This article has been reviewed according to Science X's editorial process and policies. Editors have highlighted the following attributes while ensuring the content's credibility:

fact-checked

peer-reviewed publication

trusted source

proofread

The humble sea campion flower can show us how species adapt

Ancestral variation guides future environmental adaptations
A sea Campion seen against a gritty backdrop. Credit: Bangor University

The speed of environmental change is very challenging for wild organisms. When exposed to a new environment individual plants and animals can potentially adjust their biology to better cope with new pressures they are exposed to—this is known as phenotypic plasticity.

Plasticity is likely to be important in the early stages of colonizing new places or when exposed to in the environment. New research published in Nature Ecology & Evolution, shows that early plasticity can influence the ability to subsequently evolve to conquer new habitats.

Sea campion, a coastal wildflower from the U.K. and Ireland has adapted to toxic, zinc rich industrial-era mining waste which kills most other . The zinc-tolerant plants have evolved from zinc-sensitive, coastal populations separately in , several times.

To understand the role of plasticity in rapid adaptation, a team of researchers lead by Bangor University conducted experiments on sea campion.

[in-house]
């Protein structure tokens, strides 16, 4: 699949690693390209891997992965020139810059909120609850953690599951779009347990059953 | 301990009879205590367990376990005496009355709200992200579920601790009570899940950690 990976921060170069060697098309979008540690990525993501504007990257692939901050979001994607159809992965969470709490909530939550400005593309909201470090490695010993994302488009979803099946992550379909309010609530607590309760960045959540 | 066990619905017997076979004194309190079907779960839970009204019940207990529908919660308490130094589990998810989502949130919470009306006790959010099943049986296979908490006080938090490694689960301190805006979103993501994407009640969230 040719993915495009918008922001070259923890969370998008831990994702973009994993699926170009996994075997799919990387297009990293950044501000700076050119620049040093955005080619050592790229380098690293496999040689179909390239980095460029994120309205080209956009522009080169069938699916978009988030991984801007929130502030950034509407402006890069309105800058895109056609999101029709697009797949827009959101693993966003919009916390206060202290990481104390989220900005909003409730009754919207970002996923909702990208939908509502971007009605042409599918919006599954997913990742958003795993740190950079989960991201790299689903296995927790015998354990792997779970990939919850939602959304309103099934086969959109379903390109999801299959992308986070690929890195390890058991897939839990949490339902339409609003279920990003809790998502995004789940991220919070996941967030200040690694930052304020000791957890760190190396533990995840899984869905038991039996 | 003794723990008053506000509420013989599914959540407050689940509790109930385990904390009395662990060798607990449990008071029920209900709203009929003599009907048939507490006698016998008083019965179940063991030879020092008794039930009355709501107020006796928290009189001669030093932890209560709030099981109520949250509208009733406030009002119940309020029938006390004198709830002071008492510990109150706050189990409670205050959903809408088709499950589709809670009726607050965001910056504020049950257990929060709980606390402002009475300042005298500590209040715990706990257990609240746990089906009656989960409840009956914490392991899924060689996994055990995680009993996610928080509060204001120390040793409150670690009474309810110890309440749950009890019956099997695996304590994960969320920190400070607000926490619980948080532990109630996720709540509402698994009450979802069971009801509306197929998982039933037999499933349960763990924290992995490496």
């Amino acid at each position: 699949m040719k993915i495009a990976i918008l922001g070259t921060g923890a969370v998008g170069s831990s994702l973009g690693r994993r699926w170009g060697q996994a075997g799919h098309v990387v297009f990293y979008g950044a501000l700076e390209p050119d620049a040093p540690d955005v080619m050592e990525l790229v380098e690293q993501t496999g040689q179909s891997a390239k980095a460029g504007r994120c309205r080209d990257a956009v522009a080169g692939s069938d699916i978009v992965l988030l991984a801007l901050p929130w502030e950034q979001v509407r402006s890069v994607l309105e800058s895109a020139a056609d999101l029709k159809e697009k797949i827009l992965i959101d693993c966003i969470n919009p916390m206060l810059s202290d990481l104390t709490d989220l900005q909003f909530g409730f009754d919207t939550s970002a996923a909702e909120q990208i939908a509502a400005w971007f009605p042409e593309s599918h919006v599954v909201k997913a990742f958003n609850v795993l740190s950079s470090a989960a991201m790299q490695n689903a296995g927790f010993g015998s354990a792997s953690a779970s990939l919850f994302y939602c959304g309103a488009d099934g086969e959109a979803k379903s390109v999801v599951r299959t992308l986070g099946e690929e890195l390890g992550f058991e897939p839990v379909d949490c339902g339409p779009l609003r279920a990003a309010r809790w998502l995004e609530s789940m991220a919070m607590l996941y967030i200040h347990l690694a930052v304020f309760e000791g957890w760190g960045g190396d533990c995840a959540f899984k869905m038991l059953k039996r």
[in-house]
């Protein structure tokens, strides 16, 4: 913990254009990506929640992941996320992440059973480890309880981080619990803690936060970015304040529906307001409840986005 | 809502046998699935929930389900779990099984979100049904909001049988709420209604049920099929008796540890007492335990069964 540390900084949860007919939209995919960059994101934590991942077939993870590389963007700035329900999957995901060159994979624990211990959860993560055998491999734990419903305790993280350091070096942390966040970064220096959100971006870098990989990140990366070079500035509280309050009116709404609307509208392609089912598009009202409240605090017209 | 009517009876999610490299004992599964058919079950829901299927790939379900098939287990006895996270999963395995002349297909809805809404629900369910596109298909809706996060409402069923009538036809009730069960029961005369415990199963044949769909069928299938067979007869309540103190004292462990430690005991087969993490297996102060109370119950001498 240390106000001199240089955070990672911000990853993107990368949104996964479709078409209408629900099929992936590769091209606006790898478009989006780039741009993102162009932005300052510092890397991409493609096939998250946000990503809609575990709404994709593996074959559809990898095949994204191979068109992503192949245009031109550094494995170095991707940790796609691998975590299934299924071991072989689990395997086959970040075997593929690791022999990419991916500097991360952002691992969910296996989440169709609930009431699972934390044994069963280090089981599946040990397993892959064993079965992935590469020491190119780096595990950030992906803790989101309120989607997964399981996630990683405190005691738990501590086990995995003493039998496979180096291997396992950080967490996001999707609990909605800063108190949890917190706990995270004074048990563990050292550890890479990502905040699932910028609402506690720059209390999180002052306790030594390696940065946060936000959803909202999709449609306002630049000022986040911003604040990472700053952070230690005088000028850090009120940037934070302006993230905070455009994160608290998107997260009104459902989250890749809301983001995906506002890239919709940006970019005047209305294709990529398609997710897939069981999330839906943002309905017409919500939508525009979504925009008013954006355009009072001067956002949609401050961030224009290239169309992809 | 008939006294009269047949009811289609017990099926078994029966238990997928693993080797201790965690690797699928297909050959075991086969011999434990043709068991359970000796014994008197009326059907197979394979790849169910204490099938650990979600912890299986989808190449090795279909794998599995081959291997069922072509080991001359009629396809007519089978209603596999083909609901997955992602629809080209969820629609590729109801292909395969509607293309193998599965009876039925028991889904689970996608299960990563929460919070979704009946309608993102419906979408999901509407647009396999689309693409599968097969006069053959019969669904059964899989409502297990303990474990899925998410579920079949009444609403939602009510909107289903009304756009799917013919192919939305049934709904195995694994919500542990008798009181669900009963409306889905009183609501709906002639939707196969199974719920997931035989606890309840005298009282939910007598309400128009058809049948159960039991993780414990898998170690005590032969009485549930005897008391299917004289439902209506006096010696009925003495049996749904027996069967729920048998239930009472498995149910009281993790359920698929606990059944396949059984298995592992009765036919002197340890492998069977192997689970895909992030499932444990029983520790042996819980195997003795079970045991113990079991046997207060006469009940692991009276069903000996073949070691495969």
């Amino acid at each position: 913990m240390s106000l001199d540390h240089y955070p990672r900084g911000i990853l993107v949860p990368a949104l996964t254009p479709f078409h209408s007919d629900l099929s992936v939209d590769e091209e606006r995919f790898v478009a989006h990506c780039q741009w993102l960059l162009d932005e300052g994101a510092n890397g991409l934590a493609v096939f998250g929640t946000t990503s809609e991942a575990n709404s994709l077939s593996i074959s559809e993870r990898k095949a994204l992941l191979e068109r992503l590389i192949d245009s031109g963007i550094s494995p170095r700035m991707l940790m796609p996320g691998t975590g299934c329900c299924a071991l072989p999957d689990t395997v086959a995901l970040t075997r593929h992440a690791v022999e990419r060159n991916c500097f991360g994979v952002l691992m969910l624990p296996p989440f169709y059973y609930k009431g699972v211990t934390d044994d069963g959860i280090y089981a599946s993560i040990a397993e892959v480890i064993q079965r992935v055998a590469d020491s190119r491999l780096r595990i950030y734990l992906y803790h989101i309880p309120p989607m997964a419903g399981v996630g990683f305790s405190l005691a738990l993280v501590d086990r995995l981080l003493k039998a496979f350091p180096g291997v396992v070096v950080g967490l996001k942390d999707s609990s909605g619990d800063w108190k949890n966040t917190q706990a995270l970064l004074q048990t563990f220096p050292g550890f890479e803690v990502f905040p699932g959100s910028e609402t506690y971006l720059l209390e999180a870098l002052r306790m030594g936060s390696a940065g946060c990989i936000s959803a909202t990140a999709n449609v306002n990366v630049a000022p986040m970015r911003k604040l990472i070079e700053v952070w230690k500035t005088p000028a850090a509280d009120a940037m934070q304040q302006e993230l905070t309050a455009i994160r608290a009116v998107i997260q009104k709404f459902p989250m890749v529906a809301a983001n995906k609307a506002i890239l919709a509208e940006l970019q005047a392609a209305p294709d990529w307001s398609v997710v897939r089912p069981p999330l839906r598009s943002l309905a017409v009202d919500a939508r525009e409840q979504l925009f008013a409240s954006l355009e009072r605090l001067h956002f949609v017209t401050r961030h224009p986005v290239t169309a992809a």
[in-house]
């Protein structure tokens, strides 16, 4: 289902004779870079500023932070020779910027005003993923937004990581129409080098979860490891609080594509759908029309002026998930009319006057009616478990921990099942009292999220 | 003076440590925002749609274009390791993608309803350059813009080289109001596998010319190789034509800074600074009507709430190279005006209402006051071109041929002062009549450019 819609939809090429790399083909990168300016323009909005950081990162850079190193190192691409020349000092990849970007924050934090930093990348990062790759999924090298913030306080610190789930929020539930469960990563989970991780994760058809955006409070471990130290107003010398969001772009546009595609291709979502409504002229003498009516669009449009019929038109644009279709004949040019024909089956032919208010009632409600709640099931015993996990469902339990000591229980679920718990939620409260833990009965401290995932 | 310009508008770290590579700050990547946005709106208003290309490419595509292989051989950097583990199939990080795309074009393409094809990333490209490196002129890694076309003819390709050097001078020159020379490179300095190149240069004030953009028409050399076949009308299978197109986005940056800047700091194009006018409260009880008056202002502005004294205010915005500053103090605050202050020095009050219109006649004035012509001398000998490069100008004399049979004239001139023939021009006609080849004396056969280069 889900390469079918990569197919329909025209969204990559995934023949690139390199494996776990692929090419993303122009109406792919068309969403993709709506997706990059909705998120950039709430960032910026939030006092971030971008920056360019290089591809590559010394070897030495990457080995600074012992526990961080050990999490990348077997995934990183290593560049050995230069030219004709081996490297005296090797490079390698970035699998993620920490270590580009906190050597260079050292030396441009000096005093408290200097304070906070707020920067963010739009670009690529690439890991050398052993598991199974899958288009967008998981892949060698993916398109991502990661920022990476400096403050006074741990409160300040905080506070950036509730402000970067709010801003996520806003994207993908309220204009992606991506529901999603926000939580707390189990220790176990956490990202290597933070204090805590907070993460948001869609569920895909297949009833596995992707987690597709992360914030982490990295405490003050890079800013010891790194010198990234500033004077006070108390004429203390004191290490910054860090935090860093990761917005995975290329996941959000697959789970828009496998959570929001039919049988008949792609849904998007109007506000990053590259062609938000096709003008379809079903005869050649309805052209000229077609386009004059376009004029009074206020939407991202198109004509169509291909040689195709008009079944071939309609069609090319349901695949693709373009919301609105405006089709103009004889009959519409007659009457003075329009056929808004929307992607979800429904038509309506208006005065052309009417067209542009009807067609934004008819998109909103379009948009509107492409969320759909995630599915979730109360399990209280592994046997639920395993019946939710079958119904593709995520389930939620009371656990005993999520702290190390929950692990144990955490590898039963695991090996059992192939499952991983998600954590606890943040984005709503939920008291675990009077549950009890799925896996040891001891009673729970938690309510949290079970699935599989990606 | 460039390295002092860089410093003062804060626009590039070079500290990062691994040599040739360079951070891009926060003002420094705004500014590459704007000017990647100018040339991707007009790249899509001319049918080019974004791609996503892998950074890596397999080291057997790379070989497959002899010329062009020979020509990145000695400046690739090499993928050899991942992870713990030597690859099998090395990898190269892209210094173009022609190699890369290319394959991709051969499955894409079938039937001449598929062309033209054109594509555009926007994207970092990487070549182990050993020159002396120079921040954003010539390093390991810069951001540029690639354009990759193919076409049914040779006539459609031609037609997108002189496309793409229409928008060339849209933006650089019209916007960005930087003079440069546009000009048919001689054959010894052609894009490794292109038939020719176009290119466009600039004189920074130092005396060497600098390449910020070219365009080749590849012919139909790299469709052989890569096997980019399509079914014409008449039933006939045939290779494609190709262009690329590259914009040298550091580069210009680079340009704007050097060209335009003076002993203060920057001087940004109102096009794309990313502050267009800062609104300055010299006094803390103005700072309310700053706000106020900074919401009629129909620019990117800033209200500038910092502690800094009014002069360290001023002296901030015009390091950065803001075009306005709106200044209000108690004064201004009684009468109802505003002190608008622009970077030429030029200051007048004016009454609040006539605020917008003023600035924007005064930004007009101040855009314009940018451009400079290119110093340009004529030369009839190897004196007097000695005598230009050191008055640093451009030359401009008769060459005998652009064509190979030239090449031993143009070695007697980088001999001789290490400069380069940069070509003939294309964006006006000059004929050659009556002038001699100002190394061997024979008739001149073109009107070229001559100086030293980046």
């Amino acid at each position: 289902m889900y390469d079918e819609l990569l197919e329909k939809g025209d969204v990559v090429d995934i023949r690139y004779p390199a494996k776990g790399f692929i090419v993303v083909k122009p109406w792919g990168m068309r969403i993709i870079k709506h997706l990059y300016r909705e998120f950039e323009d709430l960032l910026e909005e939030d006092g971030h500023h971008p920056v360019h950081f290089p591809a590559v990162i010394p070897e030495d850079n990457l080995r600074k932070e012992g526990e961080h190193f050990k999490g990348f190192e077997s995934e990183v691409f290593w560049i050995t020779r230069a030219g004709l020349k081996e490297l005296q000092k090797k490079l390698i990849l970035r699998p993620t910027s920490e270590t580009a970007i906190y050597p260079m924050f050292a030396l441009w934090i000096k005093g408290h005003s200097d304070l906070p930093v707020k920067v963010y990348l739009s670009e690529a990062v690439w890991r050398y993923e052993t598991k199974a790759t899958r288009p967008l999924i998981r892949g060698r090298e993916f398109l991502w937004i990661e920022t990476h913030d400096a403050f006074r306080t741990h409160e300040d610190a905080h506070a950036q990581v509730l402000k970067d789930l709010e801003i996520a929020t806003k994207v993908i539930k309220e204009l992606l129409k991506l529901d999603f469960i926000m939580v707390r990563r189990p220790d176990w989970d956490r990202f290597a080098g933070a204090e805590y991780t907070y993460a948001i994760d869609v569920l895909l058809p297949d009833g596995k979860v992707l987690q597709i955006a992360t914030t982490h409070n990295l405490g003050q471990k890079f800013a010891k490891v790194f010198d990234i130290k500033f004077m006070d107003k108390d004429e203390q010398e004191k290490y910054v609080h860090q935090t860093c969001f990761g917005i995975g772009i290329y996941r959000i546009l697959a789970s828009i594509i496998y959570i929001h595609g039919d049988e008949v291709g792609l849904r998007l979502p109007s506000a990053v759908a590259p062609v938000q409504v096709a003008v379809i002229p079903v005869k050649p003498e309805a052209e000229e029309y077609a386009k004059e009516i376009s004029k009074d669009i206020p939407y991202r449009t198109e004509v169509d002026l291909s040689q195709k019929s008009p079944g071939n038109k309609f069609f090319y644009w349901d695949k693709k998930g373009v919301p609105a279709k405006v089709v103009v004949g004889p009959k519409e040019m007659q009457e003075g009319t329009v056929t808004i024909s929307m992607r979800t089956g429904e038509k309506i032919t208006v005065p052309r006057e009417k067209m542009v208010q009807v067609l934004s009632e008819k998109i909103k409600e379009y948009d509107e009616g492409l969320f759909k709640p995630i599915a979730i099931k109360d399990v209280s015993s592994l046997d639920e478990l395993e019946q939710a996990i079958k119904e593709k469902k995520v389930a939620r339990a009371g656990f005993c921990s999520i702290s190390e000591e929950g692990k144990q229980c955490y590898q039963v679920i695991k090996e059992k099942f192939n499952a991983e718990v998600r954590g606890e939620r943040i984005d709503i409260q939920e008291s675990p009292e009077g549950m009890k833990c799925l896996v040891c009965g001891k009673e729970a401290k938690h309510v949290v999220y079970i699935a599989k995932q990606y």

As zinc-tolerance has evolved several times, this gave the researchers the opportunity to investigate whether ancestral plasticity made it more likely that the same would be used by different populations that were exposed to the same environment.

By exposing the tolerant and sensitive plants to both benign and zinc contaminated environments and measuring changes in the expression of genes in the plant's roots, the researchers were able to see how plasticity in the coastal ancestors has paved the way for adaptation to take place very quickly.

"Sea campion usually grow on cliffs and shingle beaches, but mining opened up a new niche for them that other plants weren't able to exploit. Our research has shown that some of the beneficial plasticity in the coastal plants has helped the mine plants to adapt so quickly," says Dr. Alex Papadopulos, senior lecturer in biology.

"Remarkably, if a gene responds to the new environment in a beneficial way in the ancestral plants, it is much more likely that that gene will be reused in all of the lineages that are independently adapting to the new environment. Phenotypic plasticity may make it more likely that there would be the same evolutionary outcome if the tape of life were replayed. If we understand the plastic responses that species have to , we may be better equipped to predict the impacts of climate change on biodiversity."

More information: Daniel P. Wood et al, Genetic assimilation of ancestral plasticity during parallel adaptation to zinc contamination in Silene uniflora, Nature Ecology & Evolution (2023). DOI: 10.1038/s41559-022-01975-w

Journal information: Nature Ecology & Evolution

Provided by Bangor University

Citation: The humble sea campion flower can show us how species adapt (2023, January 27) retrieved 24 June 2024 from https://phys.org/news/2023-01-humble-sea-campion-species.html
This document is subject to copyright. Apart from any fair dealing for the purpose of private study or research, no part may be reproduced without the written permission. The content is provided for information purposes only.

Explore further

Pollution-loving plants key to predicting adaptation to environmental change

48 shares

Feedback to editors